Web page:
• Click here to watch the Lee Terry campaign ad on fuel-efficiency standards.
WASHINGTON — Another campaign ad from Rep. Lee Terry has drawn fire.
Critics call the ad a brazen mischaracterization of his actions and a group quoted in the ad says it was misrepresented.
The Terry campaign defended the commercial, which touts the Omaha Republican's work in 2007 on fuel efficiency standards for new vehicles. His legislation is known as “Hill-Terry” because he authored it with former Rep. Baron Hill, D-Ind.
The ad opens with a powerful scene — an angry mob burning the American flag.
“We can't continue to rely on oil from hostile nations,” the voice-over intones.
The image then transitions to show Terry writing at a desk.
“Congressman Lee Terry authored the bipartisan law that helps move America to energy independence, cutting oil imports from OPEC by 584 million barrels a year, creating 241,000 jobs here in America and cleaner air,” the ad says.
Terry's campaign cites the Union of Concerned Scientists as the source for its numbers and displays a quote from the group that says: “Hill-Terry law: Historic.”
The group did call the bill that ultimately passed Congress “historic,” but they never tied that praise to Terry's proposal and the numbers cited in the ad came from a UCS analysis of a much different proposal, said Michelle Robinson, director of the group's clean vehicle program.
“It's historic fiction,” Robinson said of the ad.
Back in 2007, Congress moved to raise fuel efficiency standards for the first time in many years. The auto industry could see the writing on the wall and backed Terry's proposal, which would have mandated fuel efficiency standards go from 25 miles per gallon to 32 by 2022 and allowed them to rise to 35 mpg by that point. That was a less aggressive approach than various other proposals. The Senate had passed a requirement of 35 mpg by 2020 and the Bush administration had called for 34 mpg by 2017.
A bill offered by Rep. Ed Markey, D-Mass., would have required 35 mpg by 2018. The numbers used in Terry's ad actually came from a UCS analysis of the Markey bill, according to a copy of the analysis.
Terry campaign spokesman David Boomer defended using the figures because they were based on 35 mpg, which was allowed under Terry's bill. He said the timeline shouldn't make any difference.
The Hill-Terry bill itself never moved, but a large energy bill was passed and signed into law at the end of 2007 raising the standard to 35 mpg by 2020. Terry was invited to the signing ceremony. Rep. John Dingell, D-Mich., who chaired the House Energy and Commerce Committee, praised Terry and Hill for their work on the legislation.
Boomer said that shows it's fair to call the final product “Hill-Terry.”
Robinson noted that Terry's bill also included language that would have prohibited states from regulating fuel efficiency and would have undermined the role of the Environmental Protection Agency.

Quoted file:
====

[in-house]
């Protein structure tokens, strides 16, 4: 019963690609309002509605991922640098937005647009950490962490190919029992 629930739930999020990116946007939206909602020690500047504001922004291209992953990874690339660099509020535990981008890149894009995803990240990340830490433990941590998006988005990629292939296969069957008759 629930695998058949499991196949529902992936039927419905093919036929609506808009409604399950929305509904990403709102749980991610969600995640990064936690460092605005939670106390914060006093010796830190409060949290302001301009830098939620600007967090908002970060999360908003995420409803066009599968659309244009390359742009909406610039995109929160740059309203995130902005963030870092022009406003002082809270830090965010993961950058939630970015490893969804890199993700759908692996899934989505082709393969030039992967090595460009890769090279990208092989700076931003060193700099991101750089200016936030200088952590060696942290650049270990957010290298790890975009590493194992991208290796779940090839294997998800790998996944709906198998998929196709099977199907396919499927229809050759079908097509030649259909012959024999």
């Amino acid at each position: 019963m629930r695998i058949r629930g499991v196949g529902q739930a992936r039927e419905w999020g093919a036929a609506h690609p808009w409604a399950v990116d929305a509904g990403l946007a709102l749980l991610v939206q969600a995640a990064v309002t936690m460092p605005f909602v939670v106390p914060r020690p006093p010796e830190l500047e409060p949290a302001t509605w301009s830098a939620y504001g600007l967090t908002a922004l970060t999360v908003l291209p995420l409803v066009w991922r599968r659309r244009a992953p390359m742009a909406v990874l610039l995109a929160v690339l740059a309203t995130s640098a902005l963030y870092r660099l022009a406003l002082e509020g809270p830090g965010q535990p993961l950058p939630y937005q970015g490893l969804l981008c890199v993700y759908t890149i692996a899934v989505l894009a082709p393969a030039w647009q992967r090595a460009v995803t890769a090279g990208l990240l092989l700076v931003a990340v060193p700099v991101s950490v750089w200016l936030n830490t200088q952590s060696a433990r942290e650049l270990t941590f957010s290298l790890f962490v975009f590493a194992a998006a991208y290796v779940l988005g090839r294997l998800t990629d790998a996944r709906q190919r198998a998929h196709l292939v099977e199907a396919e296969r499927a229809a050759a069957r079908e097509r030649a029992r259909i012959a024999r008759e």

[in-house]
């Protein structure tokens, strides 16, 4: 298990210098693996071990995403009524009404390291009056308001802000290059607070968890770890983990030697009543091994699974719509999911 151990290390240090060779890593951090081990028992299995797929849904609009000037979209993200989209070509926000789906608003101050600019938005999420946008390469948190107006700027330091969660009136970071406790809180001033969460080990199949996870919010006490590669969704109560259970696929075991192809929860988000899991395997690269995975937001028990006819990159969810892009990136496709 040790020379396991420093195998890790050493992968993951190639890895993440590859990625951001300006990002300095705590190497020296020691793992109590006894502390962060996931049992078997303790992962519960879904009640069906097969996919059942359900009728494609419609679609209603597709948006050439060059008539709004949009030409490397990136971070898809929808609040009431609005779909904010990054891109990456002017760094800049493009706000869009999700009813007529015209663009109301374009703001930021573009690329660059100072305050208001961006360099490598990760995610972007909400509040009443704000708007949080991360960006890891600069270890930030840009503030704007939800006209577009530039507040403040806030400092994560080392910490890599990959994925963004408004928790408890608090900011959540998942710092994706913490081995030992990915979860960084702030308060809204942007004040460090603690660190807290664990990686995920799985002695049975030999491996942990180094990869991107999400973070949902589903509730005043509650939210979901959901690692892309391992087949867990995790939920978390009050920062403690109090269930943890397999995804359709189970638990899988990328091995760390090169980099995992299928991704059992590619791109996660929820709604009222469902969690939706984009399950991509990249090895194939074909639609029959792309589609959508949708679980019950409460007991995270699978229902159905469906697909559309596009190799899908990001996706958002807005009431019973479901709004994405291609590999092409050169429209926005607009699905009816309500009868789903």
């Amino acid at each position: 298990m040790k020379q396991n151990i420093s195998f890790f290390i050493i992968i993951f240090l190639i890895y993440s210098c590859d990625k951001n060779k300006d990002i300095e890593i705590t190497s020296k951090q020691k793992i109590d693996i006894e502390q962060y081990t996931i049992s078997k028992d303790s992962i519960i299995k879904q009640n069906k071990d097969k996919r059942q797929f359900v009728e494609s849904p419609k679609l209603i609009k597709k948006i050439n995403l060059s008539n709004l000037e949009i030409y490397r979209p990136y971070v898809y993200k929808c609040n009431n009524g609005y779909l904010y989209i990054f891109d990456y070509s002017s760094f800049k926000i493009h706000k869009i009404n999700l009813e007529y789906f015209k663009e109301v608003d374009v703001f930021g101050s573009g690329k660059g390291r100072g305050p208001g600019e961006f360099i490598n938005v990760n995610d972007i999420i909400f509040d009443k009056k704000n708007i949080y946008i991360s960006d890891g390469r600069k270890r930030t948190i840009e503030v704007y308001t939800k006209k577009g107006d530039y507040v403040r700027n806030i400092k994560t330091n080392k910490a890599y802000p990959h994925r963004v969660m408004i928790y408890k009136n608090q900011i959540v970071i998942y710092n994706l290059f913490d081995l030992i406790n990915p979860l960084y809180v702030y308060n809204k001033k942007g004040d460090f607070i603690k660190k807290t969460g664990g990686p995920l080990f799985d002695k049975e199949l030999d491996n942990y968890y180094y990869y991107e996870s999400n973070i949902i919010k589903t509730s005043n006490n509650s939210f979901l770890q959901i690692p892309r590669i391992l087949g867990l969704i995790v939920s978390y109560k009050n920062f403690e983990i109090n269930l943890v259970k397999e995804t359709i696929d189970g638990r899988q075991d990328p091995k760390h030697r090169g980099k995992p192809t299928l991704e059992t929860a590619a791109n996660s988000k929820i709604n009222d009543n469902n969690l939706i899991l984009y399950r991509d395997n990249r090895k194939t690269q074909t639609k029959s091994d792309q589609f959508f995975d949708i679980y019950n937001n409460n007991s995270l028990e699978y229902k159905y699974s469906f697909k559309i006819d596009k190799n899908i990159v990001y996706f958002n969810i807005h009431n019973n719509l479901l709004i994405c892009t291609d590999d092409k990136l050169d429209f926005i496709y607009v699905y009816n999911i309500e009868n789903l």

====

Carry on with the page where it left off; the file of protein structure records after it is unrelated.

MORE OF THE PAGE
Her group opposed Terry's proposal at the time. They savaged it as “weak” and “bad policy” that included “feeble targets” for efficiency standards.
The group compared it unfavorably to the Senate version.
“Hill-Terry would increase U.S. oil consumption by 700,000 barrels per day — nearly as much oil as we currently import from Iraq and Kuwait, combined,” the group said at the time. “As a result, Americans would pay $14 billion more at the gas pump and emit 121 million metric tons of additional heat-trapping global warming pollution.”
Terry conceded that the final version of the legislation was different than his original proposal, but he said that's how the legislative process works.
“We also sat down and negotiated,” Terry said. “I guess in every negotiation you start a little higher.”
The Obama administration recently finalized new standards that are much more aggressive than what was enacted in 2007. Ultimately, the new standards would require 54.5 mpg for cars and light-duty trucks by Model Year 2025.
Terry rejected any suggestion that those new standards wipe out the relevance of his work because that is “certainly building off of what we did.”
And he also suggested that Congress might take a look at how far the administration is going with those new standards.
“We may have a hearing on this next year just to say, ‘Hey, how'd we come up with 55, and is that even technologically attainable based on what we know (about) the direction of technology today?'” Terry said.
UCS sent a letter Friday to Terry's campaign noting that they had been made aware of the ad and other related campaign materials.
“The assertions you make are wholly inaccurate and do not reflect the position or past statements of the Union of Concerned Scientists,” Robinson wrote in the letter. “I am writing to request that you immediately cease the use of the name of our organization, refrain from citing our analysis and materials inaccurately, and that you issue a correction of your statements.”
Boomer said Friday night that the campaign was reviewing the letter.
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